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March 11, 2020

Chairwoman Johnson Opening Statement for Hearing with NIST Director Walter Copan

(Washington, DC) – Today, the House Committee on Science, Space, and Technology’s Subcommittee on Research & Technology is holding a hearing titled, “Reauthorization of the National Institute of Standards and Technology.”

Chairwoman Eddie Bernice Johnson’s (D-TX) opening statement for the record is below.

Thank you Chairwoman Stevens and Ranking Member Baird for holding this morning’s hearing to inform our reauthorization of the National Institute of Standards and Technology. I want to welcome and thank Dr. Copan for his testimony. We recognize that it can be challenging for the heads of our nation’s great science agencies to come before Congress to defend indefensible budgets. The purpose of this hearing is not to dissect the Administration’s myopic and harmful budget request for NIST. Rather, it is to highlight the critical work of NIST to advance our nation’s economic competitiveness, national security, and wellbeing.

The National Institute of Standards and Technology plays a critical role across so many aspects of our economy and society. Many of the efforts that this budget seeks to reduce or eliminate are activities that our constituents have never heard of, but that are essential nonetheless.

This includes everything from improving the reliability of forensic evidence used to prosecute dangerous criminals, to ensuring our health care providers have accurate information about our DNA when giving us life and death medical advice, to protecting factory floor workers from malfunctioning equipment.

NIST’s support for research and standards for disaster resilience also helps protect communities across the nation.

Through its Urban Dome program, the agency is developing methods to reliably measure greenhouse gas emissions so we can develop smart climate mitigation strategies.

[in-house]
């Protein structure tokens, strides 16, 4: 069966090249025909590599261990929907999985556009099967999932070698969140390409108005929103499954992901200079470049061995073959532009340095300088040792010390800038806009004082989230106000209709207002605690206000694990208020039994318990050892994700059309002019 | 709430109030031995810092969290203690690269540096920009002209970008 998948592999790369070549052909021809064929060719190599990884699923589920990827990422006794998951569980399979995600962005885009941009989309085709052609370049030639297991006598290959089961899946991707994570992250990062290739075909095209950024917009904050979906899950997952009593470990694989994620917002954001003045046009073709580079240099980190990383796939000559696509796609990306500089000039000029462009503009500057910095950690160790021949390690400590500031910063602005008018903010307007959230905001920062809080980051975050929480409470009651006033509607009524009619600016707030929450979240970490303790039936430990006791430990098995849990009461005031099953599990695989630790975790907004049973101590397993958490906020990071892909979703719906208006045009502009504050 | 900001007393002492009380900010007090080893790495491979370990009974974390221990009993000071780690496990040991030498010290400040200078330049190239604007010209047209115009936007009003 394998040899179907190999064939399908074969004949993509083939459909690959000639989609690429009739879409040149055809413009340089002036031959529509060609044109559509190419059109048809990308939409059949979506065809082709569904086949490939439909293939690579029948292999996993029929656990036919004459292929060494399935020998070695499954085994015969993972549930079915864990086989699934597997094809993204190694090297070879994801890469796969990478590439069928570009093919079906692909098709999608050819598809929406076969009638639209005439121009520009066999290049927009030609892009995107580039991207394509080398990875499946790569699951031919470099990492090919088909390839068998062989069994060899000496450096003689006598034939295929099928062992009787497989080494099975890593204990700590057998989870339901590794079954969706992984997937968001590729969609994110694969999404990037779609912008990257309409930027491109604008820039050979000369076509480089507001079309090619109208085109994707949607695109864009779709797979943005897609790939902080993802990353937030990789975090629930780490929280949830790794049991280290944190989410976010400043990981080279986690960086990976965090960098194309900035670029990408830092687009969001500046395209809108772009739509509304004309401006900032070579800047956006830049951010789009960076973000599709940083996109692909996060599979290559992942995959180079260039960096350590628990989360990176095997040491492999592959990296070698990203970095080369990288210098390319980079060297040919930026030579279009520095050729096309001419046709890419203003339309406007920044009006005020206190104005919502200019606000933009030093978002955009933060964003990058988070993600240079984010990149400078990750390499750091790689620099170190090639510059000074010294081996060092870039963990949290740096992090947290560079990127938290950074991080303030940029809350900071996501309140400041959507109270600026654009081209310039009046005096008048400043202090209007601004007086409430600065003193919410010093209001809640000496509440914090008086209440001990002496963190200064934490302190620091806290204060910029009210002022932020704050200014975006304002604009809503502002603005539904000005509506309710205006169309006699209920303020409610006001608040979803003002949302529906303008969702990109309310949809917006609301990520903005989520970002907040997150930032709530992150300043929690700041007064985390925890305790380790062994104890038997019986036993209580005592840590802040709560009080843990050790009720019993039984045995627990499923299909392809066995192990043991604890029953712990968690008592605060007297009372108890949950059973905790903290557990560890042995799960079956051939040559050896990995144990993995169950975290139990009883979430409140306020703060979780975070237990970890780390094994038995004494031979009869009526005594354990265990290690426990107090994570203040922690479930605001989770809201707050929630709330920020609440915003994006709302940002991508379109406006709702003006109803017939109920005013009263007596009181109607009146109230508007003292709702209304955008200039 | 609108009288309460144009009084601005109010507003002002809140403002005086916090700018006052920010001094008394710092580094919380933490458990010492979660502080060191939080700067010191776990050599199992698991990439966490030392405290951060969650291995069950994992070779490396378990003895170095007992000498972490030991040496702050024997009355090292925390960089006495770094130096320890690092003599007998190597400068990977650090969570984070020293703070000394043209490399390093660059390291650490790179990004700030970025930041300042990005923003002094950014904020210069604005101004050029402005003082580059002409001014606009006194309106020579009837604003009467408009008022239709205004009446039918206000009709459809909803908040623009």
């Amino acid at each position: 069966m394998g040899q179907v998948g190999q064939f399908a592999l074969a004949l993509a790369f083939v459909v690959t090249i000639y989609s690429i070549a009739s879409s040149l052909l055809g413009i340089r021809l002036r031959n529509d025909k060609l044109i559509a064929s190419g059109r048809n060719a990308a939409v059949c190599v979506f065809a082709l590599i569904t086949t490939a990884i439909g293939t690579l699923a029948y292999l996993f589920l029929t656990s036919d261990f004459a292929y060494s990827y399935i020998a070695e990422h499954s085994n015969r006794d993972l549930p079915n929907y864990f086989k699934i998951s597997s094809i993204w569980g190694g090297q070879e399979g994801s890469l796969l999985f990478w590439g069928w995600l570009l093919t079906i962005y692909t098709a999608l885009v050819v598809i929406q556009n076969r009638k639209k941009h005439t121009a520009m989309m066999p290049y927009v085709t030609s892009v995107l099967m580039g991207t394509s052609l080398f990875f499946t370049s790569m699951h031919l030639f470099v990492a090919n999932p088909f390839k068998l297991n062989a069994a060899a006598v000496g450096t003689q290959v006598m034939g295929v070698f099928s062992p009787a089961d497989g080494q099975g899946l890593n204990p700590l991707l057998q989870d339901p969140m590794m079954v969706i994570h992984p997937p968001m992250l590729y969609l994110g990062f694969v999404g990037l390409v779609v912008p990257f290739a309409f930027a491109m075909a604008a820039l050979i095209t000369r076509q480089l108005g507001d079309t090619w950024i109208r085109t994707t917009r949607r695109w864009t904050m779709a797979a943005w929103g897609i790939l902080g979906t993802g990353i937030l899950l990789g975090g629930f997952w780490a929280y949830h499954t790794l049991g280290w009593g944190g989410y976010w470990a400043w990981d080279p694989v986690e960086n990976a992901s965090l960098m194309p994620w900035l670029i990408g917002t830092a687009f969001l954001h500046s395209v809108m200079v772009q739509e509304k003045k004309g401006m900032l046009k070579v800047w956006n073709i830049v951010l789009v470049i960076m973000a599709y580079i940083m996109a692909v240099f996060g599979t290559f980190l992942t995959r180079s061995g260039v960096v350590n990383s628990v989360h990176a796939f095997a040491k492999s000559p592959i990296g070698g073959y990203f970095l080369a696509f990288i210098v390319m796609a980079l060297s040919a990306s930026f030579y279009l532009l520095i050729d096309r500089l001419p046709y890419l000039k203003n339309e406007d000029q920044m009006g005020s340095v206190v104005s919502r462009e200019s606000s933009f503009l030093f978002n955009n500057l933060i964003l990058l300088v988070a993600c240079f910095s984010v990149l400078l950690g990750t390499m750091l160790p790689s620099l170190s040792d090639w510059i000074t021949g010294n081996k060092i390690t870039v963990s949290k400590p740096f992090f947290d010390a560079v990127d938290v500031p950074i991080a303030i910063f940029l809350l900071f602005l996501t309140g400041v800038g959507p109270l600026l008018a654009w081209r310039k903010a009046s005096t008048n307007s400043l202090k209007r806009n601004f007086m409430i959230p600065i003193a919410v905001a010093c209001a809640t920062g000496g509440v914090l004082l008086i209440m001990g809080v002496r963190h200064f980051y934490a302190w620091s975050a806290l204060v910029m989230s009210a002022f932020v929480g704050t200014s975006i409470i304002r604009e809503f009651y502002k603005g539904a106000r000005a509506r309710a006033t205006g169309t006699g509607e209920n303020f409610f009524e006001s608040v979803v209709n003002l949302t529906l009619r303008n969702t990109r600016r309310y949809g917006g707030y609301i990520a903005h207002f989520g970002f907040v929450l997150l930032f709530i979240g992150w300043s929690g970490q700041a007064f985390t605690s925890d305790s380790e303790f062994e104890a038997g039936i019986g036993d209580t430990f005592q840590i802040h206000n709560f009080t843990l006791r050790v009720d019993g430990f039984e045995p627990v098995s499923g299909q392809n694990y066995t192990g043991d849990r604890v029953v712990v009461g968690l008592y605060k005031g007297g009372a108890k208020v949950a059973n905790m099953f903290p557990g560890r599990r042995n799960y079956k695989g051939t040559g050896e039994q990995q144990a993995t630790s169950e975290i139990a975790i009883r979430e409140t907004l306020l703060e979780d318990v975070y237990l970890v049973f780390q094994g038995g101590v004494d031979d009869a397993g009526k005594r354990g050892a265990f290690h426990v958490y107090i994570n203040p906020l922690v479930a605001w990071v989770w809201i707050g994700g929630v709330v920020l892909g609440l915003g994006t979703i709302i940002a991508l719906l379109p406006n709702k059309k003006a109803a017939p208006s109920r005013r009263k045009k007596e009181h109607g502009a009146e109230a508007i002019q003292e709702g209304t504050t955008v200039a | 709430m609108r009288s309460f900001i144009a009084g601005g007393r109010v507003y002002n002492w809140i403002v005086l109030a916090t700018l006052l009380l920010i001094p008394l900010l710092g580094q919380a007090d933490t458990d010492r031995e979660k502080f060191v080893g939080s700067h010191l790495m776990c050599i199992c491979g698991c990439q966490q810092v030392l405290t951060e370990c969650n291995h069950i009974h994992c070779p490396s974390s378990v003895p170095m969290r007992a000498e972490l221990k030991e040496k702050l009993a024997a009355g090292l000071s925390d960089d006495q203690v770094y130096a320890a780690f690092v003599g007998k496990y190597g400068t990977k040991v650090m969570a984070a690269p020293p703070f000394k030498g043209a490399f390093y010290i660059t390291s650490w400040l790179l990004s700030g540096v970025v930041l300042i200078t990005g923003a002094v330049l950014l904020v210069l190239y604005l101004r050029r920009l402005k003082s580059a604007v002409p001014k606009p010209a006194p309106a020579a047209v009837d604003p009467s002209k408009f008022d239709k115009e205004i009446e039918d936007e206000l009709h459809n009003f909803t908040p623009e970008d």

I am sure many of you have heard of NIST’s work in artificial intelligence and cybersecurity. NIST also does important work to develop digital identity management systems, protect voting machines, enable the deployment of smart electricity grids, and secure our manufacturing supply chains.

One of the important programs that I want to highlight is NIST’s work operating the National Advanced Spectrum and Communications Test Network. For the last few years, this Committee has been conducting oversight of FCC plans for the 24 Gigahertz band that could degrade the accuracy of weather forecasting.

The dispute between NOAA, NASA, and FCC is largely due to disagreement over the methodologies of competing studies. It is my belief that NIST, with its reputation for neutrality and scientific rigor, could use NASTCN to help other government agencies better understand spectrum interference.

Finally, I echo the comments of my colleagues that NIST cannot be expected to carry out any of this work in decades-old facilities, some of which are unsafe, none of which are worthy of the world class scientists who populate them. It speaks to their dedication to the mission of NIST that these scientists remain at the agency instead of moving to the modern labs and higher salaries in industry.

I want to express my gratitude to all of NIST’s employees and to Dr. Copan, whose leadership has helped to prop up agency morale through challenging times.

As this Committee considers a reauthorization for NIST, we must ensure that the understandable excitement around industries of the future does not overshadow all of the other important work going on at NIST and the critical facilities that enable that work. In closing, I want to thank Dr. Copan once again and I look forward to the discussion.